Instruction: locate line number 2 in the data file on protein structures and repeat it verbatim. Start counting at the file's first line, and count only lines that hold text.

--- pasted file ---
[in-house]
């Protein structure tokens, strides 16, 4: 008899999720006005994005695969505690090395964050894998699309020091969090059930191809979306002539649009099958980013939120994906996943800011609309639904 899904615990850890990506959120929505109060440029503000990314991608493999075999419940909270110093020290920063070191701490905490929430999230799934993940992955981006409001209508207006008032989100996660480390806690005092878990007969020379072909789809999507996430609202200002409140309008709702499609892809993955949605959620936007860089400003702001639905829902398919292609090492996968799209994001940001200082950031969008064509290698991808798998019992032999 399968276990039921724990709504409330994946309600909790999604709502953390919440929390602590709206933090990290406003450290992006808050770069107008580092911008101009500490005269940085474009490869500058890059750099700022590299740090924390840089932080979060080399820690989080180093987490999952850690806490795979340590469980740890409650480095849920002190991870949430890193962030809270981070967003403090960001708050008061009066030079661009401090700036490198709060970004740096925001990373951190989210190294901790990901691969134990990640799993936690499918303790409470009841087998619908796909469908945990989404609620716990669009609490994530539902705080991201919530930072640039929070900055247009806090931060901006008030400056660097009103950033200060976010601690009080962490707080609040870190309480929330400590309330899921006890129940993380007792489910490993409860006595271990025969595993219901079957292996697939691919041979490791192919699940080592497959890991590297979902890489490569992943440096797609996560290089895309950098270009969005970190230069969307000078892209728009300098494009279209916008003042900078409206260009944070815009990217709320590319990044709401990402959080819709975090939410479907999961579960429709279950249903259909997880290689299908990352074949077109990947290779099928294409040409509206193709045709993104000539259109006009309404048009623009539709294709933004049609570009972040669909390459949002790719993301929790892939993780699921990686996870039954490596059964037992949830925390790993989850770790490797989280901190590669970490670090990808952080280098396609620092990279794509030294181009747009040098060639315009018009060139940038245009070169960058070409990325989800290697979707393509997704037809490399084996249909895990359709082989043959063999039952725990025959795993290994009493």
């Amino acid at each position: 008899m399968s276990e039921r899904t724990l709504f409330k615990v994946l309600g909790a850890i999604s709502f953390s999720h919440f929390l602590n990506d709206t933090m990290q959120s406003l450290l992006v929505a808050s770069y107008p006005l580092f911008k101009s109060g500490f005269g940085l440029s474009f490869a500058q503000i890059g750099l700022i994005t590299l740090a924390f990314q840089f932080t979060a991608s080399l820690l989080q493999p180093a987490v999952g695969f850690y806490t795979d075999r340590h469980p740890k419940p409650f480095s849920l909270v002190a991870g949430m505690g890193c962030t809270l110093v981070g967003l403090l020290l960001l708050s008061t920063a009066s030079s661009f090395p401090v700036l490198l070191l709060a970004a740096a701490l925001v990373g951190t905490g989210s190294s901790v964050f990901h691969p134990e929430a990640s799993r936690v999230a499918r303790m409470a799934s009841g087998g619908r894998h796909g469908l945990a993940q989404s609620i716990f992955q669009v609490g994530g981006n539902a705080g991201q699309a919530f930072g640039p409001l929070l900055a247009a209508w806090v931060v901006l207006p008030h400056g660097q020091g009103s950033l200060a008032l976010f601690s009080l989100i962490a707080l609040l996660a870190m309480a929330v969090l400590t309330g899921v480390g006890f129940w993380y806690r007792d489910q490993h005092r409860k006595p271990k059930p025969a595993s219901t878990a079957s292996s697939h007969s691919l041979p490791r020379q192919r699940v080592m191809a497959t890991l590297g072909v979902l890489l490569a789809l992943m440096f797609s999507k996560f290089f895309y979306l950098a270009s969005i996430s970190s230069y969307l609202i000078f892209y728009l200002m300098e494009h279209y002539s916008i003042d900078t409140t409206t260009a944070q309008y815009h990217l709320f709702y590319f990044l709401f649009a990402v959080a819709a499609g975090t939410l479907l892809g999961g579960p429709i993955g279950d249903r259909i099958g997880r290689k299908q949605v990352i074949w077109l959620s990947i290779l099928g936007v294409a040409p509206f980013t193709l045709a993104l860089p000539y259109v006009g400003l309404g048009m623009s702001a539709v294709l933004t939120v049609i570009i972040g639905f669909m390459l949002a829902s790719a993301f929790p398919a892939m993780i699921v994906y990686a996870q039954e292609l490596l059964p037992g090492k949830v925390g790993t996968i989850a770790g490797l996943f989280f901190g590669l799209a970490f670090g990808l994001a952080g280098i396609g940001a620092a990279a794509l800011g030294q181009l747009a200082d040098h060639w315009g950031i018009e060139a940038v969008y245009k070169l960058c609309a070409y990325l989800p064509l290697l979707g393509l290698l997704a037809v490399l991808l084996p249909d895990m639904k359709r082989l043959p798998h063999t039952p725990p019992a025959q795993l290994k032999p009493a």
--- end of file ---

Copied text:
């Protein structure tokens, strides 16, 4: 008899999720006005994005695969505690090395964050894998699309020091969090059930191809979306002539649009099958980013939120994906996943800011609309639904 899904615990850890990506959120929505109060440029503000990314991608493999075999419940909270110093020290920063070191701490905490929430999230799934993940992955981006409001209508207006008032989100996660480390806690005092878990007969020379072909789809999507996430609202200002409140309008709702499609892809993955949605959620936007860089400003702001639905829902398919292609090492996968799209994001940001200082950031969008064509290698991808798998019992032999 399968276990039921724990709504409330994946309600909790999604709502953390919440929390602590709206933090990290406003450290992006808050770069107008580092911008101009500490005269940085474009490869500058890059750099700022590299740090924390840089932080979060080399820690989080180093987490999952850690806490795979340590469980740890409650480095849920002190991870949430890193962030809270981070967003403090960001708050008061009066030079661009401090700036490198709060970004740096925001990373951190989210190294901790990901691969134990990640799993936690499918303790409470009841087998619908796909469908945990989404609620716990669009609490994530539902705080991201919530930072640039929070900055247009806090931060901006008030400056660097009103950033200060976010601690009080962490707080609040870190309480929330400590309330899921006890129940993380007792489910490993409860006595271990025969595993219901079957292996697939691919041979490791192919699940080592497959890991590297979902890489490569992943440096797609996560290089895309950098270009969005970190230069969307000078892209728009300098494009279209916008003042900078409206260009944070815009990217709320590319990044709401990402959080819709975090939410479907999961579960429709279950249903259909997880290689299908990352074949077109990947290779099928294409040409509206193709045709993104000539259109006009309404048009623009539709294709933004049609570009972040669909390459949002790719993301929790892939993780699921990686996870039954490596059964037992949830925390790993989850770790490797989280901190590669970490670090990808952080280098396609620092990279794509030294181009747009040098060639315009018009060139940038245009070169960058070409990325989800290697979707393509997704037809490399084996249909895990359709082989043959063999039952725990025959795993290994009493």